- Jarvis JK, Miller GD: Overcoming the barrier of lactose intolerance to reduce health disparities. J Natl Med Assoc. 2002, 94 (2): 55-66.PubMedPubMed Central
- NIH Consensus conference: Optimal calcium intake. NIH Consensus Development Panel on Optimal Calcium Intake. JAMA. 1994, 272 (24): 1942-1948.View Article
- Uenishi K, Ishida H, Kamei A, Shiraki M, Ezawa I, Goto S, Fukuoka H, Hosoi T, Orimo H: Calcium requirement estimated by balance study in elderly Japanese people. Osteoporos Int. 2001, 12 (10): 858-863. 10.1007/s001980170037.PubMedView Article
- Gloth FM, Gundberg CM, Hollis BW, Haddad JG, Tobin JD: Vitamin D deficiency in homebound elderly persons. JAMA. 1995, 274 (21): 1683-1686. 10.1001/jama.1995.03530210037027.PubMedView Article
- Semba RD, Garrett E, Johnson BA, Guralnik JM, Fried LP: Vitamin D deficiency among older women with and without disability. Am J Clin Nutr. 2000, 72 (6): 1529-1534.PubMed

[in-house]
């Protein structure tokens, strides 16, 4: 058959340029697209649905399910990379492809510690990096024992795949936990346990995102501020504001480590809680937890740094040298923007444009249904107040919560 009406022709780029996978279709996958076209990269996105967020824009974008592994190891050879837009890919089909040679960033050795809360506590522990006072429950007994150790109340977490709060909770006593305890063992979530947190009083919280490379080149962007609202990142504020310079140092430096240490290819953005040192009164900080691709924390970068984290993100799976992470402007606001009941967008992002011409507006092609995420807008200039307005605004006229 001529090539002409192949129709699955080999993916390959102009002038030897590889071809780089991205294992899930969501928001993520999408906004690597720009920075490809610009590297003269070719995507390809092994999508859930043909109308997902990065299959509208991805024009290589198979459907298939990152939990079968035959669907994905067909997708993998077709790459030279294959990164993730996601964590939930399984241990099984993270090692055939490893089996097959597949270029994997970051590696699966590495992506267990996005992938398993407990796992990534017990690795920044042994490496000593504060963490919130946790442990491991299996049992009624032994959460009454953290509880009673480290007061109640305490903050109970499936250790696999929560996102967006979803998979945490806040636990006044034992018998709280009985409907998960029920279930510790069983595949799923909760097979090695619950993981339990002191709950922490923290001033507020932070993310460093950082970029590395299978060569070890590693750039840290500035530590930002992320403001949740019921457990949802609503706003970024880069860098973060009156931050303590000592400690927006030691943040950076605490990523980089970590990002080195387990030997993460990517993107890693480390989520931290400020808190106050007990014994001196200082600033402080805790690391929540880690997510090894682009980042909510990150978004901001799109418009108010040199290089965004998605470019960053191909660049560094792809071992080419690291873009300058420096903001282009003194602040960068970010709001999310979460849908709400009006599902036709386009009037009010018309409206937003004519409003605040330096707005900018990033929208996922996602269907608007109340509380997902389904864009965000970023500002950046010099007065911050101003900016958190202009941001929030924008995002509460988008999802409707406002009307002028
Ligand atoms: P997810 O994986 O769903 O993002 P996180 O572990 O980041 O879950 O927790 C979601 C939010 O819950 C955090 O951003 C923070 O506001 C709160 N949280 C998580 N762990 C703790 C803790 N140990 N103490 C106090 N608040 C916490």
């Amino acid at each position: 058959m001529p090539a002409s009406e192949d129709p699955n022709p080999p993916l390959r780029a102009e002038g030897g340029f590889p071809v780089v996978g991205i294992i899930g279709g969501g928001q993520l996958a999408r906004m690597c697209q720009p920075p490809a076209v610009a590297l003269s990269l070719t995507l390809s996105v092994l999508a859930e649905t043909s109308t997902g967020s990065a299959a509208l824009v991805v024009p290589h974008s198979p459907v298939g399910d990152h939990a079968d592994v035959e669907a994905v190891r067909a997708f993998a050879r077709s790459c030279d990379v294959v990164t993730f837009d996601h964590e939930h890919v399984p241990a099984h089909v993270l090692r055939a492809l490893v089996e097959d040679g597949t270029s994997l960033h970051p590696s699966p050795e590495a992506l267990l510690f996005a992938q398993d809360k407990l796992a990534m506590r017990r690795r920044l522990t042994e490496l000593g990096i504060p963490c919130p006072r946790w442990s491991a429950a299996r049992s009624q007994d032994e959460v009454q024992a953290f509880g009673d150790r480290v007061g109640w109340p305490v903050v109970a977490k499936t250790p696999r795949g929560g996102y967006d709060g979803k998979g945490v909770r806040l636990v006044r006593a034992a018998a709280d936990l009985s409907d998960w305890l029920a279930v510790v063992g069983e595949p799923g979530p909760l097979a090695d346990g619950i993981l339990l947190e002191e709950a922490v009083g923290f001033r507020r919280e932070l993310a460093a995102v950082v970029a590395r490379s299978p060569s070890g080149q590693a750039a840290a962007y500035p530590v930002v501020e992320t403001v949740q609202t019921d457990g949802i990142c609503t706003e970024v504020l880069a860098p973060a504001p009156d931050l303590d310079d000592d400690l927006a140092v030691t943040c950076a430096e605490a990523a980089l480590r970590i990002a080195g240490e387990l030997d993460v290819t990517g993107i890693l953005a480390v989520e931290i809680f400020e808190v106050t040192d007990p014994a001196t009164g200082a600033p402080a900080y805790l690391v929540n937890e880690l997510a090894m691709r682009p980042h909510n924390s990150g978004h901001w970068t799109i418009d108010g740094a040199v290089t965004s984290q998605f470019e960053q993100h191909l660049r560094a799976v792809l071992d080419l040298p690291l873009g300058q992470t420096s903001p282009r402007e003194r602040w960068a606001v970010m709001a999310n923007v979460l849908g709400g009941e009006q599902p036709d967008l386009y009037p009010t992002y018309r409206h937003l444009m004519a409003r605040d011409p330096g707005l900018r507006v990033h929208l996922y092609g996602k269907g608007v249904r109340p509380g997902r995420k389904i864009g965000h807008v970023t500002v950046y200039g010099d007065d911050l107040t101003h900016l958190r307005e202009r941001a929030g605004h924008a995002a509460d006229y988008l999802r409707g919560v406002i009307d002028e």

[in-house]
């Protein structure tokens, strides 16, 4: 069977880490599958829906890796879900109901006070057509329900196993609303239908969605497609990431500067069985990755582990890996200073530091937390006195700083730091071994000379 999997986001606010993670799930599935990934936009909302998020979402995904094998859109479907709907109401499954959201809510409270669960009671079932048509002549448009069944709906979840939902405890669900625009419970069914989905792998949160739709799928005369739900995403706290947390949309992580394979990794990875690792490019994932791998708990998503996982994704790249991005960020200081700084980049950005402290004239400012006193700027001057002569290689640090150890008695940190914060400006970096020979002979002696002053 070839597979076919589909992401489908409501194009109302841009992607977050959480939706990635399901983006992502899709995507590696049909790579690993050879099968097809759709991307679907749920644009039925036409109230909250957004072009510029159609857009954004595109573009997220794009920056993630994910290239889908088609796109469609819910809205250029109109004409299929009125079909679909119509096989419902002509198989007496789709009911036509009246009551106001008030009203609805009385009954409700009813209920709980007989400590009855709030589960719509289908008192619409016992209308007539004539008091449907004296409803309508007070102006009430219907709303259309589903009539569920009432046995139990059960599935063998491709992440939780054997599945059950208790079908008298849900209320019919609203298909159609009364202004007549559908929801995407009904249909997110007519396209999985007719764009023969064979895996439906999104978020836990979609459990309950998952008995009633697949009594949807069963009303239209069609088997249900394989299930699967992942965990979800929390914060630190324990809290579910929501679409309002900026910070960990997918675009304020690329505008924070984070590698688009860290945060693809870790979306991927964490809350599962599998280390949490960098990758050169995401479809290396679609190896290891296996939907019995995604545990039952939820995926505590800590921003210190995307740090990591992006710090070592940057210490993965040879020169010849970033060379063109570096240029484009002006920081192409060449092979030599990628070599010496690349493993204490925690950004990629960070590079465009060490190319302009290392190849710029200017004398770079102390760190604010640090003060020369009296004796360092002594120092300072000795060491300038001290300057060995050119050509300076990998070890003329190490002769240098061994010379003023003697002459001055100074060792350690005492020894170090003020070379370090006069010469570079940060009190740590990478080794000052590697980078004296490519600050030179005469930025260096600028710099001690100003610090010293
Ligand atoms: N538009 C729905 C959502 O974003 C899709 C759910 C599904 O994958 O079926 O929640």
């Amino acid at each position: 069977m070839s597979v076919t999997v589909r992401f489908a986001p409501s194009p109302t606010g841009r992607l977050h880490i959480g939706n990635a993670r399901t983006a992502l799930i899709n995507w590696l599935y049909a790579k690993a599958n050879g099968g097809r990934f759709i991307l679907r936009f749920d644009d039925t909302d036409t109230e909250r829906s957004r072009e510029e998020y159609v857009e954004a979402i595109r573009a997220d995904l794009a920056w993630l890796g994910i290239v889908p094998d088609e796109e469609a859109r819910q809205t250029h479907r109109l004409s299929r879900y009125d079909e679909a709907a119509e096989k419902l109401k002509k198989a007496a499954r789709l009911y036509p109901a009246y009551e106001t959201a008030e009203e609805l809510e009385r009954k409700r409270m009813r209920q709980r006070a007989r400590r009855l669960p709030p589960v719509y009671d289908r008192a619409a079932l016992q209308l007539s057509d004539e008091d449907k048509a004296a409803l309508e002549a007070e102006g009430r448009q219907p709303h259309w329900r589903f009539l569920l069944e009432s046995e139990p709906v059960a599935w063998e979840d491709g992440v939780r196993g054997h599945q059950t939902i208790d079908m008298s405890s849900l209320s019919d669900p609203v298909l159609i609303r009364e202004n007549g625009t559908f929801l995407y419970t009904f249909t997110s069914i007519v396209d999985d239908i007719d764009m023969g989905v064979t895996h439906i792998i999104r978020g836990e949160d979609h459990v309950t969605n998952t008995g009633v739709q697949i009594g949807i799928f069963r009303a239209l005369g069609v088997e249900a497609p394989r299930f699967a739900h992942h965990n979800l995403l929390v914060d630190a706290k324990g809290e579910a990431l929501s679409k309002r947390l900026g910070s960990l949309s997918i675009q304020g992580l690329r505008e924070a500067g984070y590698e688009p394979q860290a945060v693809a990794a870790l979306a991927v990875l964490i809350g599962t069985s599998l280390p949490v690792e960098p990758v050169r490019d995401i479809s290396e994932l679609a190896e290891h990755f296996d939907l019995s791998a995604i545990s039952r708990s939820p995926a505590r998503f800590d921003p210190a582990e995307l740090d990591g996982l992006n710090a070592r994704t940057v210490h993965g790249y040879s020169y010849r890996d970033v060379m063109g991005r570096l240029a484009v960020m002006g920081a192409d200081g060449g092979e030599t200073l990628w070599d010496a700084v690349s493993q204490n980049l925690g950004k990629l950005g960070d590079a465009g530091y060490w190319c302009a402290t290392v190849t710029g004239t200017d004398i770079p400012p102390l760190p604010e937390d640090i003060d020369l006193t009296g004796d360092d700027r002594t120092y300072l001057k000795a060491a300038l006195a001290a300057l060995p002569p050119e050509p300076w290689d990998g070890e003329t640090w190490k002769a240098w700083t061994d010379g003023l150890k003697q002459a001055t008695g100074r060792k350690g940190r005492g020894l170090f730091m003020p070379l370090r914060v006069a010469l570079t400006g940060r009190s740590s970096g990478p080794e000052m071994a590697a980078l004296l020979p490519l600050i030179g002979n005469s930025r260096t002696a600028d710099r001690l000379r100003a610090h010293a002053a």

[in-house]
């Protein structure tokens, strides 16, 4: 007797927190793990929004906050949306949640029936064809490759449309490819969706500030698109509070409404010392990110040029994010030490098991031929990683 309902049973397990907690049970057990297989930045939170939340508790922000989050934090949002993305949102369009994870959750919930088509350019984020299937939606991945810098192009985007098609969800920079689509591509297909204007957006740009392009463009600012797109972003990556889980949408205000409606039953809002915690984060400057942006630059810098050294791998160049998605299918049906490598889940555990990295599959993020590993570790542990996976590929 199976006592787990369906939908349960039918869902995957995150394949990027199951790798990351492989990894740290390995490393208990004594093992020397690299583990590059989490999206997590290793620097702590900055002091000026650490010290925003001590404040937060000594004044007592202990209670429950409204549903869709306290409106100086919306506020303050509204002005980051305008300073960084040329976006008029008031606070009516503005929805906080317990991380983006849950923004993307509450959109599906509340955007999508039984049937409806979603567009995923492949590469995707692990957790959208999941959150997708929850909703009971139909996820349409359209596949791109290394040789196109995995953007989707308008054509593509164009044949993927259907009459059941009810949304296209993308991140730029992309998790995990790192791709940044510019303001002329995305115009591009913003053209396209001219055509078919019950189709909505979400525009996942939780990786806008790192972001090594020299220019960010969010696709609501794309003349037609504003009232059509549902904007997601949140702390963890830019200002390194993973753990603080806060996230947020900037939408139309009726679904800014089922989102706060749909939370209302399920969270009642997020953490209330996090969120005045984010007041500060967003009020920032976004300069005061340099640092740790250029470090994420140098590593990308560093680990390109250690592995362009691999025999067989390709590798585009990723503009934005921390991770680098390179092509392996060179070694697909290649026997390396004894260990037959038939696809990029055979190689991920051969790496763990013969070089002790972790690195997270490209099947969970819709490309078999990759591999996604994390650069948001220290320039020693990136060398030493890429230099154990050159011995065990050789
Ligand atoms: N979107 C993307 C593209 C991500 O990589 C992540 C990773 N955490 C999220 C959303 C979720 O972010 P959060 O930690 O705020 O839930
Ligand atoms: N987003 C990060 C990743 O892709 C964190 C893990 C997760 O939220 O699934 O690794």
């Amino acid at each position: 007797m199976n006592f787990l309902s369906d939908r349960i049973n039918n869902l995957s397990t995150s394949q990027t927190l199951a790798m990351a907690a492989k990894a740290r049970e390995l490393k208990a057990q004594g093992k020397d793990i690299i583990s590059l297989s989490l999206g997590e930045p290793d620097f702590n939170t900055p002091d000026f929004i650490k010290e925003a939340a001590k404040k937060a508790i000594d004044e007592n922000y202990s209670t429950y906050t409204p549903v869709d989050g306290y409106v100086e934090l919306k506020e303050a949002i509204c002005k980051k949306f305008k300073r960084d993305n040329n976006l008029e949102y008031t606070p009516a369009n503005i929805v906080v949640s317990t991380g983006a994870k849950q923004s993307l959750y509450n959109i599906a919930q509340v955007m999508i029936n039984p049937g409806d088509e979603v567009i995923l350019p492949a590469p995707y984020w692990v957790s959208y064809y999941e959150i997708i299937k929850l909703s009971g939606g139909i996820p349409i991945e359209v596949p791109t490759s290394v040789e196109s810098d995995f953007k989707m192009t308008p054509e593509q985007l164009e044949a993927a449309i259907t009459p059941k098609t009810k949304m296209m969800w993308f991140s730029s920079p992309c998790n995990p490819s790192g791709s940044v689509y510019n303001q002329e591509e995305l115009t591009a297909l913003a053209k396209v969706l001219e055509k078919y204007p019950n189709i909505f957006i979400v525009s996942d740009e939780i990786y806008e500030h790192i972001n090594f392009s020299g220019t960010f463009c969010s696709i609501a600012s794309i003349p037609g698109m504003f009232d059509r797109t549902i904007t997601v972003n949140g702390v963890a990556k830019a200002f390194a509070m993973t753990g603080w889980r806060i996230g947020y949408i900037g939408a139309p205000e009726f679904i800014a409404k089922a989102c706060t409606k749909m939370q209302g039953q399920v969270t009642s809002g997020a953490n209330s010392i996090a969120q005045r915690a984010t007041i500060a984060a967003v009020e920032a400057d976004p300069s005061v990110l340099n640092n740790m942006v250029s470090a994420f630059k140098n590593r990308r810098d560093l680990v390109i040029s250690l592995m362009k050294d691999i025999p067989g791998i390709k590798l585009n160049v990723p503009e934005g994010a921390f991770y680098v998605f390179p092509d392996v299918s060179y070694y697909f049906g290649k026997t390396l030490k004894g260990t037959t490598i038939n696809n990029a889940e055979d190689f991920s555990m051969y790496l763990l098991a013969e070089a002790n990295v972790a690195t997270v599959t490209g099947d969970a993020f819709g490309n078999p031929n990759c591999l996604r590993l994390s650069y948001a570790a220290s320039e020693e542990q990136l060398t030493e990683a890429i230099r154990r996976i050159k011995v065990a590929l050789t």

- Nakamura K, Nashimoto M, Hori Y, Yamamoto M: Serum parathyroid hormone in healthy Japanese women in relation to serum 25-hydroxyvitamin D. Int J Vitam Nutr Res. 2000, 70 (6): 287-292. 10.1024/0300-98188.8.131.527.PubMedView Article
- Chan EL, Lau E, Shek CC, MacDonald D, Woo J, Leung PC, Swaminathan R: Age-related changes in bone density, serum parathyroid hormone, calcium absorption and other indices of bone metabolism in Chinese women. Clin Endocrinol (Oxf). 1992, 36 (4): 375-381. 10.1111/j.1365-2265.1992.tb01463.x.View Article
- Woo J, Lau E, Swaminathan R, MacDonald D, Chan E, Leung PC: Association between calcium regulatory hormones and other factors and bone mineral density in elderly Chinese men and women. J Gerontol. 1994, 49 (4): M189-M194.PubMedView Article
- Tsai KS, Hsu SH, Cheng JP, Yang RS: Vitamin D stores of urban women in Taipei: effect on bone density and bone turnover, and seasonal variation. Bone. 1997, 20 (4): 371-374. 10.1016/S8756-3282(97)00010-0.PubMedView Article
- del Puente A, Esposito A, Savastano S, Carpinelli A, Postiglione L, Oriente P: Dietary calcium intake and serum vitamin D are major determinants of bone mass variations in women. A longitudinal study. Aging Clin Exp Res. 2002, 14 (5): 382-388.PubMedView Article
- Bischoff-Ferrari HA, Dietrich T, Orav EJ, Dawson-Hughes B: Positive association between 25-hydroxy vitamin D levels and bone mineral density: a population-based study of younger and older adults. Am J Med. 2004, 116 (9): 634-639. 10.1016/j.amjmed.2003.12.029.PubMedView Article